In honor of the seven-year anniversary of when they began dating, Duggar and Dillard answered questions from fans in a YouTube video featured on their blog. Among the topics discussed was the couple’s stance on vaccinating their sons Israel, 5, and Samuel, 3.
“Well, we don’t want the plague starting,” the 31-year-old accountant quipped.
“Basically, yes, we do vaccinate our kids, but we do selective and delayed vaccinations,” Duggar, 29, explained in the Monday, November 23, video. “We don’t want to overload their system too much. So, we want to make sure, of course, that they’re well, which I think most parents want to make sure their kids are well before they get vaccinations. But we also want to, like, space them out. … If they get a shot and then it reacts or something, we’ll know which one it is.”
The pair then explained that shortly after their eldest child was born, they wanted to make sure that Israel was vaccinated before they traveled to Central America. “I know there was one shot that wasn’t in his normal schedule. So, we actually got an additional shot besides what he would have normally gotten if we were in the States,” Dillard shared, with Duggar adding that it was done “because we were traveling” and wanted “to be safe.”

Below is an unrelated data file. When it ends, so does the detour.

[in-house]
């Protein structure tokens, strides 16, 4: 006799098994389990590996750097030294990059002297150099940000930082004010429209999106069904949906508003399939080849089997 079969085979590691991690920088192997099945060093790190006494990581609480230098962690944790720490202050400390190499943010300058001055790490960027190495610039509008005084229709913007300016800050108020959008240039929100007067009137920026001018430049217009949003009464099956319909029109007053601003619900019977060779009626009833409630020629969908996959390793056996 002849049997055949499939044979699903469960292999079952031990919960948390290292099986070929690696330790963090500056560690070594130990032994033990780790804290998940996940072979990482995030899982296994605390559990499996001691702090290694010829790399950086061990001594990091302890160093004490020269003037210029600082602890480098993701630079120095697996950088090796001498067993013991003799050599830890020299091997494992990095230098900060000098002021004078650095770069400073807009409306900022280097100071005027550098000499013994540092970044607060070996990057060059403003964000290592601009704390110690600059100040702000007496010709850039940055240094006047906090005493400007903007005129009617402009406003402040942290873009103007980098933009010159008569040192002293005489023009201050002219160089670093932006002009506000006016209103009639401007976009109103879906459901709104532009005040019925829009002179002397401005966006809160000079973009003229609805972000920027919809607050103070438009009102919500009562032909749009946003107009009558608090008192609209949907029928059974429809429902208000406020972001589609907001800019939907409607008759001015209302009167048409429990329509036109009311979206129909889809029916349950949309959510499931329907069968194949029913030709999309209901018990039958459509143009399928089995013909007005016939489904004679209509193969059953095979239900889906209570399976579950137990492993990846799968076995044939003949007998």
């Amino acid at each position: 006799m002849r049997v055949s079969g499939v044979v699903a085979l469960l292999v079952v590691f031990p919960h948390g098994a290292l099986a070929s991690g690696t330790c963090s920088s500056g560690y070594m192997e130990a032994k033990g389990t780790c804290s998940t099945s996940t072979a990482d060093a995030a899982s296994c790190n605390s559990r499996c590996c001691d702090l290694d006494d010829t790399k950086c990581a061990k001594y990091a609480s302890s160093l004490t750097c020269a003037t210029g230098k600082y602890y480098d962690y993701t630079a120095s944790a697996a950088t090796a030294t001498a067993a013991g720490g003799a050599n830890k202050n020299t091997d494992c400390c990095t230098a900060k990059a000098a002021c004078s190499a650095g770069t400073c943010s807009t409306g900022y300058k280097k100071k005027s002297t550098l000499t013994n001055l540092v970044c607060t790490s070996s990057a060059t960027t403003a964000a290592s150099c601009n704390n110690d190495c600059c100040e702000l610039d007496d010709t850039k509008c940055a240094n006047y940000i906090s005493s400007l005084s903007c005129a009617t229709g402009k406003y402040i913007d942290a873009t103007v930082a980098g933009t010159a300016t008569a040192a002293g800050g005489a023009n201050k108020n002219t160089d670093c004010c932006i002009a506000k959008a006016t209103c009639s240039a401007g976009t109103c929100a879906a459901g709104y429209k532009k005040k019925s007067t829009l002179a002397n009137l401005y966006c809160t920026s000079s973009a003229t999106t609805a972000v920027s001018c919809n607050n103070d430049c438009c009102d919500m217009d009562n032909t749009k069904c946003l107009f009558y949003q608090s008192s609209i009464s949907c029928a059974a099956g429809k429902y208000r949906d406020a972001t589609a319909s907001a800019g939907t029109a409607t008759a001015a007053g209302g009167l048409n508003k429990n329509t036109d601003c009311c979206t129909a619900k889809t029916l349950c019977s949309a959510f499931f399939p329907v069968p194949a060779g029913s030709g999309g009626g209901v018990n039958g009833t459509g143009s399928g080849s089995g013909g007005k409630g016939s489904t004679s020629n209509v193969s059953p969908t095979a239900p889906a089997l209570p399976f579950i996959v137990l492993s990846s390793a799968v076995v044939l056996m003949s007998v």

Noting that they are “not against vaccines,” Dillard explained that the couple “grew up getting all the shots that were required.”
Dillard last opened up about vaccinating the couple’s children in October 2019. After posting about getting his flu shot, he responded to a follower who was “shocked” that they weren’t against vaccinations.
“Yes, we vaccinate,” he replied. “I actually had to get about 12 extra ones in my early 20s when I moved to Asia. Our boys just got more shots at their last appointment a couple months ago too.”
The 19 Kids and Counting alum comes from an ultra-conservative family. Her parents, Michelle and Jim Bob Duggar, prohibited their daughters from wearing pants, banned their children from visiting the beach and would not allow their kids to hold their significant other’s hand until getting engaged.
“I think there are probably uses for hormonal birth control for, like, regulating things and stuff like that, but for us we just want to be careful about that,” she said in a YouTube Q&A with Dillard in September. “We’re more natural-minded and sometimes there can be more longer lasting effects from hormonal birth control and stuff like that so we just steer clear of those.”